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Striatal Function in Fragile X Syndrome
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Fragile X syndrome (FXS) is the leading genetic cause of autism caused by a mutation of the Fmr1 gene. This mutation results in the loss of fragile X mental retardation protein (FMRP) which associates with and regulates four percent of brain mRNAs. Symptoms associated with FXS in humans range from physical characteristics, such as enlarged ears and pronounced forehead and chin, to behavioral characteristics, such as stereotypies and social deficits. Using total fragile X mental retardation 1 knockout (Fmr1 KO) mice, a model for FXS, and/or conditional Fmr1 KO mice, social and natural reward behavioral assays were performed, followed by RNA and protein analyses of FMRP targets with known roles in synaptic function, to further define these characteristics. Results from these experiments showed a trend towards significant social deficits in mice lacking FMRP specifically in cholinergic neurons. Protein analysis revealed differences of expression across cytosolic and synaptic fractions for activity-regulated cytoskeleton-associated protein (ARC), Ras-related C3 botulinum toxin substrate 1 (RAC1), postsynaptic density-95 (PSD-95), as well as for an unidentified band labeled by the ARC antibody. Quantitative (q)PCR analysis identified differences of expression at the RNA level for targets diacylglycerol kinase kappa (Dgkκ) and SH3 and multiple ankyrin repeat domains 2, or Shank2. Overall, these results point to a possible role for FMRP in cholinergic cells in elements of social behavior and raise questions about its role at translational and transcriptional levels.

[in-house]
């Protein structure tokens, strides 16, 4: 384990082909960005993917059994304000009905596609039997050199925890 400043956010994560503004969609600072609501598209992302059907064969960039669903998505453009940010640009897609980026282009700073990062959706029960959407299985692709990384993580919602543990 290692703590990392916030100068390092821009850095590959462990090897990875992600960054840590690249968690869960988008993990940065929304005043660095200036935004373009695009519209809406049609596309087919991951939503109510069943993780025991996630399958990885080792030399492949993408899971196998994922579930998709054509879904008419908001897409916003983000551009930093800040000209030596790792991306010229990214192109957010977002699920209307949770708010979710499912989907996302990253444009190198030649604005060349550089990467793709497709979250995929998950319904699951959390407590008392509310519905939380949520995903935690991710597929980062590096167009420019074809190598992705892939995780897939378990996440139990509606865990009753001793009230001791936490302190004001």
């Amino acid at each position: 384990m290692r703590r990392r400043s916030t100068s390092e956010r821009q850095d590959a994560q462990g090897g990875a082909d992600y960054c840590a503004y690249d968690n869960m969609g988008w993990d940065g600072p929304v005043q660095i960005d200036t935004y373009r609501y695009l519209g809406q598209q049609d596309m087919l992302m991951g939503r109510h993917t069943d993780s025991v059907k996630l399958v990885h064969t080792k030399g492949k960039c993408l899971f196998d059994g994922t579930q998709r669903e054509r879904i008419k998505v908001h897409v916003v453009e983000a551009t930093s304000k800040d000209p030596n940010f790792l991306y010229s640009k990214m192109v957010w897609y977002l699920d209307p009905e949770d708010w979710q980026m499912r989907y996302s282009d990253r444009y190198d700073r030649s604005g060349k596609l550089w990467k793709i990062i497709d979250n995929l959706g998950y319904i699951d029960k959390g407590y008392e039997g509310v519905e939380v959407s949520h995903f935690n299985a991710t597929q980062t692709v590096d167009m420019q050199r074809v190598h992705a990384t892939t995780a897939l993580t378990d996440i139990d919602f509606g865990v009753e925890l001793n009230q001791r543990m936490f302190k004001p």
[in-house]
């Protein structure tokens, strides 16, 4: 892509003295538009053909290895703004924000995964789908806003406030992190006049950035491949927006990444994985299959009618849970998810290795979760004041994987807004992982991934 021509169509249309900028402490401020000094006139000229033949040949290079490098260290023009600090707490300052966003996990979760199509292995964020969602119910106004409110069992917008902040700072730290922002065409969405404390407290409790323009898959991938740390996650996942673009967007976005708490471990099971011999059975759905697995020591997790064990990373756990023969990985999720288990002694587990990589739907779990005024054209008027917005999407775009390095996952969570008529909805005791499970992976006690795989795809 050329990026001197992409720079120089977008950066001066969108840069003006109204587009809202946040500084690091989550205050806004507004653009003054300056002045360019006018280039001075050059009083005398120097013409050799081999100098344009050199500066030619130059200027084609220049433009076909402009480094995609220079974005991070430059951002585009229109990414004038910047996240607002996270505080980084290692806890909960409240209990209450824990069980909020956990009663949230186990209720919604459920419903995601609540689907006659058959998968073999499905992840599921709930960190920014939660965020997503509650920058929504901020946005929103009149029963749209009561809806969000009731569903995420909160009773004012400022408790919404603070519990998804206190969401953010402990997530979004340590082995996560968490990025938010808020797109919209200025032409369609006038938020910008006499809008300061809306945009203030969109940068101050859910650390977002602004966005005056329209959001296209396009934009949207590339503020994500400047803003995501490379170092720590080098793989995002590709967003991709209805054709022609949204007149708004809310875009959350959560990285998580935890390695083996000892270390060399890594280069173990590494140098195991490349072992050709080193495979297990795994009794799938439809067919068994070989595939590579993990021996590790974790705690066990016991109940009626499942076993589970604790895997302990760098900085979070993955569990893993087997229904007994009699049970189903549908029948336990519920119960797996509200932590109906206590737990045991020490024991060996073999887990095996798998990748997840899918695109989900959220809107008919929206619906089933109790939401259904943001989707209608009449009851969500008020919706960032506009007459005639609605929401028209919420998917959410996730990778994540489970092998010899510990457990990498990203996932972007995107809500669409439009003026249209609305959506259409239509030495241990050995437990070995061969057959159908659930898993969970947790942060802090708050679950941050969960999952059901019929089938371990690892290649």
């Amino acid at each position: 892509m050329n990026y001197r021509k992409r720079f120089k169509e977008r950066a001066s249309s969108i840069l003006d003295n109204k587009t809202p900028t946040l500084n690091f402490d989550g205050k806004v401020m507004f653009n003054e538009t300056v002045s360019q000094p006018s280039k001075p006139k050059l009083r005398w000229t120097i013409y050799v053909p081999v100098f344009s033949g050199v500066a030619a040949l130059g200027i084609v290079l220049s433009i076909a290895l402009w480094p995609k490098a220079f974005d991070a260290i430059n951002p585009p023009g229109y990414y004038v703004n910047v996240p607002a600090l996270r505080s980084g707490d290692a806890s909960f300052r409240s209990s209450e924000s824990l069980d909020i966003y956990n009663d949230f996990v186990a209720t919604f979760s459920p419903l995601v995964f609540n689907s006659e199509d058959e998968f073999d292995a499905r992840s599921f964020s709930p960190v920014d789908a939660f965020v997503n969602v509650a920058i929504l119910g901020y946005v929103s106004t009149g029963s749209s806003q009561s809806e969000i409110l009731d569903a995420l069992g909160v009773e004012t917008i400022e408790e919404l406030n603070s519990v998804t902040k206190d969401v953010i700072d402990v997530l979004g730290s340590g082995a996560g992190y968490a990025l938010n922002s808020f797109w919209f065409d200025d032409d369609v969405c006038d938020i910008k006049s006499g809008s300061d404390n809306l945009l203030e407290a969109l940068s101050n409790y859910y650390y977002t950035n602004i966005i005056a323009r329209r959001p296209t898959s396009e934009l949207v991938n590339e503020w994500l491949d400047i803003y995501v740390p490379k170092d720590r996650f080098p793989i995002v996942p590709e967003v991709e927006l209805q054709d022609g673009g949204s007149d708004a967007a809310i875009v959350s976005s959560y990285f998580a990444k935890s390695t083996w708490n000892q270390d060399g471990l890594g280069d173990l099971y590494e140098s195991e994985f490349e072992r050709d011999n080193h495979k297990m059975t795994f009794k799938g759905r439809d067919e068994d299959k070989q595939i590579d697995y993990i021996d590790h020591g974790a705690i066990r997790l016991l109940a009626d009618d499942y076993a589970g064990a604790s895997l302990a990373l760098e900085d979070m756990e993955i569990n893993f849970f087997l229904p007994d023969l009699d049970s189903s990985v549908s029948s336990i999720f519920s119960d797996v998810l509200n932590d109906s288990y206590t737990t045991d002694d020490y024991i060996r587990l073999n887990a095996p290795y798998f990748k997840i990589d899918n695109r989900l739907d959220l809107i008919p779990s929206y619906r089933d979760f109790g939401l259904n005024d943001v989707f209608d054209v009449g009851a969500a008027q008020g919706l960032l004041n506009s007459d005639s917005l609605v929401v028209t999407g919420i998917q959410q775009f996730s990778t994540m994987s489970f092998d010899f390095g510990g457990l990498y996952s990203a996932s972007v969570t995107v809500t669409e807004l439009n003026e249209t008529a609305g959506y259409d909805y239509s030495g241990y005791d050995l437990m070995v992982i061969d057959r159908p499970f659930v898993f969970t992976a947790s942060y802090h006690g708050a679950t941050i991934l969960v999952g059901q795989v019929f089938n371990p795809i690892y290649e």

Davis, Megan Christianna (2020). Striatal Function in Fragile X Syndrome. Master's thesis, Texas A&M University. Available electronically from